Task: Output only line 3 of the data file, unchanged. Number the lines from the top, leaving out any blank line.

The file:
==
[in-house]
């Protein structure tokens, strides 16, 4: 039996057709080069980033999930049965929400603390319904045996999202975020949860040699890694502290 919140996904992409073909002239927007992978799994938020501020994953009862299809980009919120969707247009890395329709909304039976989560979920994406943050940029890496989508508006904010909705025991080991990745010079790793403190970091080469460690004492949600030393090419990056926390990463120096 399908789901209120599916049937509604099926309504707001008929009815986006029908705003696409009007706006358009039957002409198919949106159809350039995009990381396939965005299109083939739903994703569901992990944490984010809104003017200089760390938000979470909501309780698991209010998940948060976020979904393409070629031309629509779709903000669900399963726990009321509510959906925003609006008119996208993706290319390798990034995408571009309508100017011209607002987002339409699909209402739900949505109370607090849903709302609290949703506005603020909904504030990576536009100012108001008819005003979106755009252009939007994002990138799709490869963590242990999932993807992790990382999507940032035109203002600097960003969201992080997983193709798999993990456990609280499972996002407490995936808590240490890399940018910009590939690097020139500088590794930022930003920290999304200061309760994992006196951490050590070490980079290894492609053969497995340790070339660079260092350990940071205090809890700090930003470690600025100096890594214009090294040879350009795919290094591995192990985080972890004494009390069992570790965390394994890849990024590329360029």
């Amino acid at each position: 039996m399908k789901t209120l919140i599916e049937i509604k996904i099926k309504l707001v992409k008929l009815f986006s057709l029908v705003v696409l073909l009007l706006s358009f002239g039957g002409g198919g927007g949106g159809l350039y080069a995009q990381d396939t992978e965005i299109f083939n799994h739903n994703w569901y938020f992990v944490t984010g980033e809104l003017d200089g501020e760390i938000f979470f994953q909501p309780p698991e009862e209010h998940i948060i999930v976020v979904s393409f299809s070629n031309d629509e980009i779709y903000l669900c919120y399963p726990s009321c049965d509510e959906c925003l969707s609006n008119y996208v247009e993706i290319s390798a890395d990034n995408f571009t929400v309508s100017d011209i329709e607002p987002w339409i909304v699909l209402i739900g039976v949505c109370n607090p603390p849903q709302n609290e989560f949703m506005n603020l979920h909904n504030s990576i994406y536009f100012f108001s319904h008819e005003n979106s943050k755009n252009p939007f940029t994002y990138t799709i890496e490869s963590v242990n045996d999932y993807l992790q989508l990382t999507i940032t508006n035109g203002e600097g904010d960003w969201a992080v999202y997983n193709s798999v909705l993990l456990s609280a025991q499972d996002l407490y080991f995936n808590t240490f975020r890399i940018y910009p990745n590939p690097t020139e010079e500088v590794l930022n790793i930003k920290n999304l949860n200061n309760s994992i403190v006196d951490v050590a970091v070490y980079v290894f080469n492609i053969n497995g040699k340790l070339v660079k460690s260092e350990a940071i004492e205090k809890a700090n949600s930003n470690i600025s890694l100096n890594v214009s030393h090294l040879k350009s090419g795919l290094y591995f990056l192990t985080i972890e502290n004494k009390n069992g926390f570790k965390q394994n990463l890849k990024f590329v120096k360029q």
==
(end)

């Amino acid at each position: 039996m399908k789901t209120l919140i599916e049937i509604k996904i099926k309504l707001v992409k008929l009815f986006s057709l029908v705003v696409l073909l009007l706006s358009f002239g039957g002409g198919g927007g949106g159809l350039y080069a995009q990381d396939t992978e965005i299109f083939n799994h739903n994703w569901y938020f992990v944490t984010g980033e809104l003017d200089g501020e760390i938000f979470f994953q909501p309780p698991e009862e209010h998940i948060i999930v976020v979904s393409f299809s070629n031309d629509e980009i779709y903000l669900c919120y399963p726990s009321c049965d509510e959906c925003l969707s609006n008119y996208v247009e993706i290319s390798a890395d990034n995408f571009t929400v309508s100017d011209i329709e607002p987002w339409i909304v699909l209402i739900g039976v949505c109370n607090p603390p849903q709302n609290e989560f949703m506005n603020l979920h909904n504030s990576i994406y536009f100012f108001s319904h008819e005003n979106s943050k755009n252009p939007f940029t994002y990138t799709i890496e490869s963590v242990n045996d999932y993807l992790q989508l990382t999507i940032t508006n035109g203002e600097g904010d960003w969201a992080v999202y997983n193709s798999v909705l993990l456990s609280a025991q499972d996002l407490y080991f995936n808590t240490f975020r890399i940018y910009p990745n590939p690097t020139e010079e500088v590794l930022n790793i930003k920290n999304l949860n200061n309760s994992i403190v006196d951490v050590a970091v070490y980079v290894f080469n492609i053969n497995g040699k340790l070339v660079k460690s260092e350990a940071i004492e205090k809890a700090n949600s930003n470690i600025s890694l100096n890594v214009s030393h090294l040879k350009s090419g795919l290094y591995f990056l192990t985080i972890e502290n004494k009390n069992g926390f570790k965390q394994n990463l890849k990024f590329v120096k360029q």